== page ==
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Koller, Daniela; Bynum, Julie P. W. (October 2015): Dementia in the USA: state variation in prevalence. In: Journal of Public Health, Vol. 37, No. 4: pp. 597-604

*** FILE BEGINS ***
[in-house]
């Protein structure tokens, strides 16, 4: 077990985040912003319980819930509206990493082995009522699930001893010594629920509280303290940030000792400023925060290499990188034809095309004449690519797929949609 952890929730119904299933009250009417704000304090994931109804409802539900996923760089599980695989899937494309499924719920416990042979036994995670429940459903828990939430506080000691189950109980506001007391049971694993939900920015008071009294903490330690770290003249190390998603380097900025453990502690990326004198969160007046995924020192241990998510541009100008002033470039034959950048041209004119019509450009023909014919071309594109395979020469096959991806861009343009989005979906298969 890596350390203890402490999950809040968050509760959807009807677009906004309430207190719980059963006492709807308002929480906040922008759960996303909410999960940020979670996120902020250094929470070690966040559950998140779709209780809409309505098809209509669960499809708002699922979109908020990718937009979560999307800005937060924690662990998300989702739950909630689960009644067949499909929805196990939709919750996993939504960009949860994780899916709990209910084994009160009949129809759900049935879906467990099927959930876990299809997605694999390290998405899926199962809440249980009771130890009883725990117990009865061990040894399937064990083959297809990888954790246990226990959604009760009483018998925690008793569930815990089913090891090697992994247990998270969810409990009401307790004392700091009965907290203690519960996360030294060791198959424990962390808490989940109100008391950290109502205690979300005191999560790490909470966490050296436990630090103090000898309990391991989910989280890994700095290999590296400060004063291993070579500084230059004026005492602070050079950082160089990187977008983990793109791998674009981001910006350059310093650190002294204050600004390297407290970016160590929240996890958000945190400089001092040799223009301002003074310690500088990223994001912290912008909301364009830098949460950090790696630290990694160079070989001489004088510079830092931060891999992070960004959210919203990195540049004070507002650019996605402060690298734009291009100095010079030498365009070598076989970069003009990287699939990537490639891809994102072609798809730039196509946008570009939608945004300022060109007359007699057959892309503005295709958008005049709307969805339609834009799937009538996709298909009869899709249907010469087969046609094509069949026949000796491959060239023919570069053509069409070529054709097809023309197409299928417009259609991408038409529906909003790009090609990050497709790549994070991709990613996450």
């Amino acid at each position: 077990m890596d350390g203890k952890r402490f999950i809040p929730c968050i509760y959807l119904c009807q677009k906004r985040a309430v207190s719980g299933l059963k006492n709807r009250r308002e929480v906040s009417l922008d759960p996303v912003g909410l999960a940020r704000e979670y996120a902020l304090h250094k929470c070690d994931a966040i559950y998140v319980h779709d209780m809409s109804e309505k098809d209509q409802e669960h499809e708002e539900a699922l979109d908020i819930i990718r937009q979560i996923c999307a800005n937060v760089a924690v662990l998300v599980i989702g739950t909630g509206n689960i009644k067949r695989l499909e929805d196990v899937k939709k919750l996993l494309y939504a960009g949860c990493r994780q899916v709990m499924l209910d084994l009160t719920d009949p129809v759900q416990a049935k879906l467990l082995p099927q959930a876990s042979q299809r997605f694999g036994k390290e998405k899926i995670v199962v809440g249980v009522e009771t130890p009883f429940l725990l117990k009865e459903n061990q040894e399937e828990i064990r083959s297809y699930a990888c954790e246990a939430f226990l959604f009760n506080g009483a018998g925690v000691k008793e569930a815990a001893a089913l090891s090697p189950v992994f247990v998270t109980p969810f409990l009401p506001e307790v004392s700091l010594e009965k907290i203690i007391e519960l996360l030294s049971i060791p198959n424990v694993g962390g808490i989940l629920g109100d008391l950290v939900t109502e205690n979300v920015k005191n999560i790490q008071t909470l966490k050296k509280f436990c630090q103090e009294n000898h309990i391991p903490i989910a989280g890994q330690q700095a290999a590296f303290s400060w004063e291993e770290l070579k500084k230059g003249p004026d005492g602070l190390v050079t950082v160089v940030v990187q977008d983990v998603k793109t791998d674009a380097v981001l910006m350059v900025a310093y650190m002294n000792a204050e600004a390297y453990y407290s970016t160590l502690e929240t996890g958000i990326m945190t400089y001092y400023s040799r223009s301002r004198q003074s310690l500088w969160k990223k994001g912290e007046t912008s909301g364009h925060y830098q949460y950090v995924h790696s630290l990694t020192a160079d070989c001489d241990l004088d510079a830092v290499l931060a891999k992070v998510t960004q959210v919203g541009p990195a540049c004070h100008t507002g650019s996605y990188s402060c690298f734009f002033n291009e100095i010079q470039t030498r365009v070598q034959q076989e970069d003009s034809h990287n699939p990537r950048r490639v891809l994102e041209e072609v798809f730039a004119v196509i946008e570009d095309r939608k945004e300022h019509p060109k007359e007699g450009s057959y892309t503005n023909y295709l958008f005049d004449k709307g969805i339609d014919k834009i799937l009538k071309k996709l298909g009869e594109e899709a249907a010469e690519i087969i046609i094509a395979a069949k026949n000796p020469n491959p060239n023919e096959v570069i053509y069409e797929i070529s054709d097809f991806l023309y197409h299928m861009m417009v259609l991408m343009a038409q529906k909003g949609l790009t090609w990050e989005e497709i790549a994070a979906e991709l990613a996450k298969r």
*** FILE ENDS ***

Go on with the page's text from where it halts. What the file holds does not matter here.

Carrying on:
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BACKGROUND: The number of dementia patients will increase over the next decades. However, we lack information on the geographic distribution of these patients. We aimed to describe the variation of dementia prevalence and to then compare the observed to expected prevalence. METHODS: This study is based on a 20% sample of Medicare beneficiaries in 2008. The crude dementia prevalence was calculated and age/sex standardized to the US population for states. We used the World Alzheimer Report 2009 prevalence to compare estimates. RESULTS: 4.8 million persons were included. The adjusted prevalence is 8.24%, varying from 5.96 to 9.55% across states. The diagnosed prevalence is lower than the expected in most states. Overall, we estimate over 100 000 undiagnosed dementia patients in Medicare. CONCLUSIONS: The high state variation suggests that the number of diagnosed dementia cases does not fall evenly across all states and hence may require different levels of state-level planning.